Reflections from Matthew 18:15-35
I’ve read the accounts of Jesus’ life in Matthew, Mark, Luke and John numerous times. Yet each time I read Jesus’ words afresh, I’m shaken by the serious consequences Jesus places on things we treat as “minor issues” in church today.
Here is an example from my reading today which shook me to the core and caused me to re-consider my heart towards those who’ve wronged me:
In Matthew 18:15-20, Jesus lays out the method a Christian should use to make peace with someone who has done wrong against them (Note: Please read these verses. Christians must resolve to make this method their regular practice when dealing with relational conflict.)
After Jesus’ seminar on the practicalities of forgiving people, Peter, one of Jesus’ disciples, begins the question and answer session:
He asks Jesus how often he has to forgive people. Peter is thinking of a scenario where somebody persistently offends him. I cannot help but imagine that Peter has a particular “difficult person” in mind and he’s wondering if there is a loophole where he can get away without doing the whole “forgiveness” thing…..
How many chances do they get before Peter can be justified in withholding forgiveness from them? That’s what he’s asking! Jesus tells Peter that he should keep forgiving them, over and over and over again. According to Jesus, we Christians are to be serial forgivers!
Then Jesus explains why: He tells a story where a servant was forgiven from a heap of debt they’d built up. The servant had done wrong and deserved to be punished, but because he begged for forgiveness, the King forgave him. However, when somebody else wronged that same servant, instead of exercising the same forgiveness he’d received from the King, the servant withheld forgiveness, punishing the one in his debt.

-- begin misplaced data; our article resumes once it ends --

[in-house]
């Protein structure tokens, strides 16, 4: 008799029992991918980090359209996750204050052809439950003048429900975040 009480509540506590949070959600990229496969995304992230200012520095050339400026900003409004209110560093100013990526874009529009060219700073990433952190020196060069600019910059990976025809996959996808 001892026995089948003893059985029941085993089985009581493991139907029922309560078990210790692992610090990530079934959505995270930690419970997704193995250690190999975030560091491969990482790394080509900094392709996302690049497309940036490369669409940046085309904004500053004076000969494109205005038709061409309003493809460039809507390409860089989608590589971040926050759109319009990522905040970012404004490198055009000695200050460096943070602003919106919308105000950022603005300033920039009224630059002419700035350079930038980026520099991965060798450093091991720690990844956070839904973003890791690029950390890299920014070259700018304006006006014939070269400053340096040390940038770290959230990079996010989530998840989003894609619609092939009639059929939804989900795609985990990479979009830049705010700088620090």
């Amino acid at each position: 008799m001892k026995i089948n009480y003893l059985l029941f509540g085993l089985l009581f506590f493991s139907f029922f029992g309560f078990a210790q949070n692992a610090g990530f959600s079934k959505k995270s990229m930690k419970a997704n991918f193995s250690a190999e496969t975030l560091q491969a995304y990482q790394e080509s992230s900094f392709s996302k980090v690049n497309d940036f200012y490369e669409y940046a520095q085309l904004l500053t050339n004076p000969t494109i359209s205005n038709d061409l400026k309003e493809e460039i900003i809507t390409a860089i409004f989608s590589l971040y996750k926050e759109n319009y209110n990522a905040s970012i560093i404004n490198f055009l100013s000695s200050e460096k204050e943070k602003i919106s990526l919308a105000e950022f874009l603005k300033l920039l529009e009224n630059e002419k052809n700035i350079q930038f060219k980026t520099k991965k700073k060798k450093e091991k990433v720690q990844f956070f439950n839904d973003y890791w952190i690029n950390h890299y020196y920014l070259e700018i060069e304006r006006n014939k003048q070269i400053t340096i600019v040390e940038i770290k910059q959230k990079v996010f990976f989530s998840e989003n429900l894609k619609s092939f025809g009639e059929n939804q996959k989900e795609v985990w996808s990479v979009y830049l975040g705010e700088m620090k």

Jesus explained that when the King found out about the servants’ refusal to forgive those who’d wronged him, he called the servant “wicked”. He was wicked because in spite of receiving much forgiveness himself (he’d been forgiven from owing a years wages in money and not paying it), he refused to forgive the one who’d wronged him (the man who wronged him owed him only a day’s wages in money.)
The story ends with the King, who’d previously offered him forgiveness, sending him to jail until he was able to pay all his debt. In reality, this servant would never be able to pay off the debt he owed, it was far too big. His destiny was incarceration forever!
Then Jesus gives the punchline: “So also my heavenly Father will do to every one of you, if you do not forgive your brother or sister from your heart.”
Here is the application for you and me:
Is it worth forfeiting eternity with God, in order that we can walk in offence and bitterness against those who’ve hurt us? Unforgiveness is a lose, lose. You lose your joy and peace today and you lose eternal life with God.
Many Christian’s are willing to accept they may lose some temporal peace by withholding forgiveness from a brother or sister, but they wrongly believe they can withhold forgiveness and still make it to heaven by God’s grace.
The lie they’ve believed is that they can have faith in the Lord Jesus who died to forgive their sin, and walk in unforgiveness towards others at the same time.
It’s true that Christian’s are saved by faith, but it’s not true that saving faith is compatible with unforgiveness.
To put it another way, if a person truly has faith in the God who has come to earth and died on the cross to make all their many wrongs right, they will, by the Spirit of Jesus, exercise forgiveness to others who have wronged them.
Let’s not minimise Jesus’ words or downplay his warnings. By withholding forgiveness from others, we are forgoing eternity with God.
This is a call to consider Jesus’ warnings, meditate on the magnitude and magnificence of God’s merciful forgiveness towards us, and urgently, without delay, follow Jesus’ instructions in verses 15-20 and seek to make peace with those who’ve sinned against us.
“Blessed are the peacemakers, for they shall be called sons of God.” – Matthew 5:9